Directional Patterns of Resting State LFPs

Orientation of the directional leads with stereotactic marker facing anterior was shown in Figure 1A. The most dorsal and ventral contacts were represented as contacts 1 and 4, respectively. Figure 1B demonstrates the intraoperative fluoroscopy image in a representative patient. Image provides two type of information: (i) orientation of the lead based on the marker, (ii) position of the lead based on the tip. As seen in Figure 1B, marker is clearly facing anterior direction. The position and the orientation of the lead were confirmed in all patients.

The grand averages of time-varying spectral changes for baseline LFPs were demonstrated in Figure 2. The duration of the recordings was 52.85 ± 2.59 s in average. The TF maps for 35 s period were shown in anterior, medial, and lateral directions at two depths. Visual inspection of the maps indicated distinct beta band (13–20) activity, in which borders were marked with white dashed lines. The dorsoanterior (3A) and ventrolateral (2L) contacts showed stronger beta activity while the smallest beta activity was located to ventromedial (2M) contact. The excessive activity in theta (4–8 Hz)-alpha bands (8–12 Hz) also indicated spatially distinct distributions across directions while no visible activity was noted in gamma (35–70 Hz) range.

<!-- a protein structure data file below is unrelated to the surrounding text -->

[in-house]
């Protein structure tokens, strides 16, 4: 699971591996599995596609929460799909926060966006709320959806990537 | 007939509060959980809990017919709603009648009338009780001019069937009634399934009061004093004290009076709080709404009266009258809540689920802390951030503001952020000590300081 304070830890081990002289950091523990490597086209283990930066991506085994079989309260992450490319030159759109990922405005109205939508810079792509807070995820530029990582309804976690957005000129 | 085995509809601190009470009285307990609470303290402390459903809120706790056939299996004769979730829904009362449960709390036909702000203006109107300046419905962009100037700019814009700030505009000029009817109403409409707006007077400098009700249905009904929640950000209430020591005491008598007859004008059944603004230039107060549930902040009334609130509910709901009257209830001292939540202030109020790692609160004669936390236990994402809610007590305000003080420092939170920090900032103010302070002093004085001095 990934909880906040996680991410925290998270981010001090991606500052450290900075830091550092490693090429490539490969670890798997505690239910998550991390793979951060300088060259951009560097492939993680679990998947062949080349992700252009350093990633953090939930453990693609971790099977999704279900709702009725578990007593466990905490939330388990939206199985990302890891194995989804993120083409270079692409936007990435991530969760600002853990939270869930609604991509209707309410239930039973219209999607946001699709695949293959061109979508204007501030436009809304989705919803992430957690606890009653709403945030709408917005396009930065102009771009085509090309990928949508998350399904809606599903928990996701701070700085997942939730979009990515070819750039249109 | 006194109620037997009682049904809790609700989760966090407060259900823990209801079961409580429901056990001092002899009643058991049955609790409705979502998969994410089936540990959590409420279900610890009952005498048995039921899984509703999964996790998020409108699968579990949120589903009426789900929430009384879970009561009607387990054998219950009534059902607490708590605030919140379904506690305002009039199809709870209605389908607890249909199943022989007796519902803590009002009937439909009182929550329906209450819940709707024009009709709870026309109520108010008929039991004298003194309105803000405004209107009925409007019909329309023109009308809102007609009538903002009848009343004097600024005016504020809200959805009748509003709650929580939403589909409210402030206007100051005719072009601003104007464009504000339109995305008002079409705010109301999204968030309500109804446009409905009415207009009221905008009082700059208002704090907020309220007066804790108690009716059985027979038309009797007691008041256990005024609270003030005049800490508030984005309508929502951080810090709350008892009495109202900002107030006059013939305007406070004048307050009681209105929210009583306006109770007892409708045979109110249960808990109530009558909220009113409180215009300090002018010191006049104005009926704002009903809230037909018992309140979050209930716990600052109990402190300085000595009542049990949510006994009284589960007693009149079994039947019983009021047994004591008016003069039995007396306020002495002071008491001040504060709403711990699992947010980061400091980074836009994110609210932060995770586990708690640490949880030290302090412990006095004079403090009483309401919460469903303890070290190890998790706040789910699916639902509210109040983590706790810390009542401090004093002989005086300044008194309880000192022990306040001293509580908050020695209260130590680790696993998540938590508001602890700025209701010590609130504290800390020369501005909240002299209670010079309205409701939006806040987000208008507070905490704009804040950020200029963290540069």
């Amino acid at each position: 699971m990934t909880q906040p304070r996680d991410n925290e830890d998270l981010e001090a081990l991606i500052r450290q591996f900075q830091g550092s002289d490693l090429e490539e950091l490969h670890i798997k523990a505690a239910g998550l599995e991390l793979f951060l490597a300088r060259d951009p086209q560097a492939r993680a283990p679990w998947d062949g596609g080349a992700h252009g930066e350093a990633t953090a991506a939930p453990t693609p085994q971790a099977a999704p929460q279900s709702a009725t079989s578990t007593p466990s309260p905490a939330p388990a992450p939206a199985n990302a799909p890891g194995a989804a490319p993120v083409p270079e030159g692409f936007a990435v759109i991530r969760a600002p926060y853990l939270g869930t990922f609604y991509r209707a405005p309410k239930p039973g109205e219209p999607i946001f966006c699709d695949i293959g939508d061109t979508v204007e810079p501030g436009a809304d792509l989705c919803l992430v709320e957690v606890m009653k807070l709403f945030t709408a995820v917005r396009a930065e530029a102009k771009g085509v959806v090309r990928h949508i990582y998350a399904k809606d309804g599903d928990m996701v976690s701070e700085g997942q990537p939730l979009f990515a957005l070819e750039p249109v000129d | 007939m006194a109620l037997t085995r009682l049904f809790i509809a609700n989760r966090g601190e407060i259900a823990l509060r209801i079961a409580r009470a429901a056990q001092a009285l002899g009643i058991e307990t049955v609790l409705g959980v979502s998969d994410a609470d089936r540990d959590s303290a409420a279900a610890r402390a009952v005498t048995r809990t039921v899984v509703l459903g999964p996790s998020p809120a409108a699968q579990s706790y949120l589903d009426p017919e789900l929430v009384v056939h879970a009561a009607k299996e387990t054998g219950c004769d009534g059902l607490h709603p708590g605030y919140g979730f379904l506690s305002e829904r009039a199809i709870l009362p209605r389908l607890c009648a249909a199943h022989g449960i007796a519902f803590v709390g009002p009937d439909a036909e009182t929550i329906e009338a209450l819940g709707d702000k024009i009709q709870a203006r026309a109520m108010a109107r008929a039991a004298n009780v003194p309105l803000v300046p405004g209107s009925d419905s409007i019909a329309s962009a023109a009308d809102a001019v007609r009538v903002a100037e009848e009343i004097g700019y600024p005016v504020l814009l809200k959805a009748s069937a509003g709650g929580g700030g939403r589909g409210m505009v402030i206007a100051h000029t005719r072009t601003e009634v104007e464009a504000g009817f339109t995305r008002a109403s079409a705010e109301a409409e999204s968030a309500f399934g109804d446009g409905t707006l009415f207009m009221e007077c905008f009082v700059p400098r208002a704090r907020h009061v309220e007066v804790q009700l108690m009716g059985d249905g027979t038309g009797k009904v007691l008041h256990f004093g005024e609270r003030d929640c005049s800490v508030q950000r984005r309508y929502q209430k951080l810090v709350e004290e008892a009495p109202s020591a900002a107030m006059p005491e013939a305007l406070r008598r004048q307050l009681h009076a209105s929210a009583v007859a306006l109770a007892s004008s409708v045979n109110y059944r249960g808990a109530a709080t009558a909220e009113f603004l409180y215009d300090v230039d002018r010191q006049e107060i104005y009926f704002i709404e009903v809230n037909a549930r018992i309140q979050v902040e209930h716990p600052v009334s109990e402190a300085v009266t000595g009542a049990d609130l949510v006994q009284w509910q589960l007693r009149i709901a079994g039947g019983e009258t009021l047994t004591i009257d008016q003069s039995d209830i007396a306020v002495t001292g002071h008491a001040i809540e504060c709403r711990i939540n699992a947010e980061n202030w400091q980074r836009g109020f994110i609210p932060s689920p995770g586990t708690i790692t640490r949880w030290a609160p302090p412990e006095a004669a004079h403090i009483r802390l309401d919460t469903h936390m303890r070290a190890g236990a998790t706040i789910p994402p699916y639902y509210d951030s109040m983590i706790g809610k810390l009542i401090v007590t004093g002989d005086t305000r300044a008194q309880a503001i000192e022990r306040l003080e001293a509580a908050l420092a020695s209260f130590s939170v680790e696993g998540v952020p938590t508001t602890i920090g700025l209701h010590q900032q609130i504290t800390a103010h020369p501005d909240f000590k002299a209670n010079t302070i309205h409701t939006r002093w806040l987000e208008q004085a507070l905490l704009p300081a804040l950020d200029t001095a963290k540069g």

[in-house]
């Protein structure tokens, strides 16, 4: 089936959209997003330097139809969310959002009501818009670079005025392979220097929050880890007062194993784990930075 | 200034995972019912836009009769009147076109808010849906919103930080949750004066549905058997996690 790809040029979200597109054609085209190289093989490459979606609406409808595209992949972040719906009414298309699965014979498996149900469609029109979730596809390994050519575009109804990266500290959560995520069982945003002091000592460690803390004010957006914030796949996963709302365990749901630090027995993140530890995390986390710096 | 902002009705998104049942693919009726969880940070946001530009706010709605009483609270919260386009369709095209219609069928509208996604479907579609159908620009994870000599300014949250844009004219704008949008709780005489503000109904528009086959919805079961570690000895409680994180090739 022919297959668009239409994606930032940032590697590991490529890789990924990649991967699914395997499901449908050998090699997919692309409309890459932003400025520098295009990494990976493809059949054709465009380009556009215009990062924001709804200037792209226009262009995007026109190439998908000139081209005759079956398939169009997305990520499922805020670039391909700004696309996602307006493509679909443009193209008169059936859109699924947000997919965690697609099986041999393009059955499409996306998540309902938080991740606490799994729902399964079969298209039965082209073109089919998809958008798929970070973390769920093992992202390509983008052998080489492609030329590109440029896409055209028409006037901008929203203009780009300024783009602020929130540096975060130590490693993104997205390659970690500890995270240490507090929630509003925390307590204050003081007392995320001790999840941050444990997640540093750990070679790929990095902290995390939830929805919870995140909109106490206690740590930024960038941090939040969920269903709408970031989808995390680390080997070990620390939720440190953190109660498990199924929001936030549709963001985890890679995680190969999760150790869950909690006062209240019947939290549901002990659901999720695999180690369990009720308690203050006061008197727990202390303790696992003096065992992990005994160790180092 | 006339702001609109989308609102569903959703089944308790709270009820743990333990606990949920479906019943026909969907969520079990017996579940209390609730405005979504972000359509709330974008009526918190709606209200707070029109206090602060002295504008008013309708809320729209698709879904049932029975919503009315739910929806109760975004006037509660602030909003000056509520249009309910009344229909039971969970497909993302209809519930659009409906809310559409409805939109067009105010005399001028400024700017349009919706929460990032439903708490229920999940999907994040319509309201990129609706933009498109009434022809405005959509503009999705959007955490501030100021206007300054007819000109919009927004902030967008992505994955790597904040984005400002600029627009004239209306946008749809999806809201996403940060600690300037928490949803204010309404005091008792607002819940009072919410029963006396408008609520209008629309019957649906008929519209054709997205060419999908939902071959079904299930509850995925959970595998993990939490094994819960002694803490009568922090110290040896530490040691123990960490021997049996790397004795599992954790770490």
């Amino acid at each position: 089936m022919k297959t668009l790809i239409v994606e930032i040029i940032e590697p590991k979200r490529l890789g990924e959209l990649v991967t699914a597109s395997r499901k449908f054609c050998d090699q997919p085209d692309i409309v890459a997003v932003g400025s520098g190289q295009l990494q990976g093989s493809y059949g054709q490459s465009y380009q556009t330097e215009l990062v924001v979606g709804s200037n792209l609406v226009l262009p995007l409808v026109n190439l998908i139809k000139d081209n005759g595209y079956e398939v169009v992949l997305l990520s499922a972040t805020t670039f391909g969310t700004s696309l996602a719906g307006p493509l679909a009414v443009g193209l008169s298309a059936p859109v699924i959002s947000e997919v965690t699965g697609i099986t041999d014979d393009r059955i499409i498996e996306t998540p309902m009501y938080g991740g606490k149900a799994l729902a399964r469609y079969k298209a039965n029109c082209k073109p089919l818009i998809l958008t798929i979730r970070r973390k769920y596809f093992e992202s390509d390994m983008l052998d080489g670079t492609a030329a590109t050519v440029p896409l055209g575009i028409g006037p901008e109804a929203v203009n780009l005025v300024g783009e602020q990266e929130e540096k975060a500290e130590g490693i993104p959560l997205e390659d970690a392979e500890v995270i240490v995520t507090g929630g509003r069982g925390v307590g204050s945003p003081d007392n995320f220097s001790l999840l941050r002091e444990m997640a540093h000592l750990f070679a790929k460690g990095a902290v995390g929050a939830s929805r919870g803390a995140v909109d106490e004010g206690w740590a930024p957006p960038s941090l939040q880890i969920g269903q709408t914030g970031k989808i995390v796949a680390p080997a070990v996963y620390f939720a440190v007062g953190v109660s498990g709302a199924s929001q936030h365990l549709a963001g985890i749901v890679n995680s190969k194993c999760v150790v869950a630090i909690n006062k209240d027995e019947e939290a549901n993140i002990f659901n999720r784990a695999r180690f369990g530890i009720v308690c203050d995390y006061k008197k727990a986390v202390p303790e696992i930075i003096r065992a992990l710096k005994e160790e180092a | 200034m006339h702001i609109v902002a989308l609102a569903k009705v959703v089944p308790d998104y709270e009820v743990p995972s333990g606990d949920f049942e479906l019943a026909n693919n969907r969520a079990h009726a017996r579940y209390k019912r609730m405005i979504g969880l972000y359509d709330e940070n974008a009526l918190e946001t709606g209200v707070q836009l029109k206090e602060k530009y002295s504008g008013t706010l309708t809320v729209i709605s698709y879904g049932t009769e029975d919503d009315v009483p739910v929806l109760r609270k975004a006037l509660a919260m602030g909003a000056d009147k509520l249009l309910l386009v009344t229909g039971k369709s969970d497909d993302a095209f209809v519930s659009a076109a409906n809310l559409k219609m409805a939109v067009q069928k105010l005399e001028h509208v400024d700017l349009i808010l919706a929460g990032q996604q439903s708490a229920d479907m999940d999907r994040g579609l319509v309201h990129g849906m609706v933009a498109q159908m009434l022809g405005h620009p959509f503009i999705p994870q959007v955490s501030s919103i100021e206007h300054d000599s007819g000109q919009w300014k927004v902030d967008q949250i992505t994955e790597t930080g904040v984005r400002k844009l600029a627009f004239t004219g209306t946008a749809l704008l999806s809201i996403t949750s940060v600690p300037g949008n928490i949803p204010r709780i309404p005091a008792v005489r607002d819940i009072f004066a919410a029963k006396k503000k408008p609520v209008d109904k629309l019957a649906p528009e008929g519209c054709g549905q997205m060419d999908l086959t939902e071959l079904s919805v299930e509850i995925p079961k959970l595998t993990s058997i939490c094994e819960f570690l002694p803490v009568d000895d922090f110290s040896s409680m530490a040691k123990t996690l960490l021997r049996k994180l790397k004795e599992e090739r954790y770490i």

Time-frequency analysis of directional LFPs. Intraoperative LFPs were obtained in awake patients at rest with stimulation OFF (baseline). Time-frequency maps were computed for all available DBS contacts after LFPs were re-referenced to common average. Time-frequency maps averaged across 9 hemispheres indicating spectro-temporal dynamics of directional LFPs. The x axis represents time in seconds and the y axis represents frequency in Hz. The white dashed lines represent the borders of low beta band (13–20 Hz). The color bar indicates the energy of the signal in arbitrary unit (a.u.). A, Anterior; M, Medial; L, Lateral.
FIGURE 2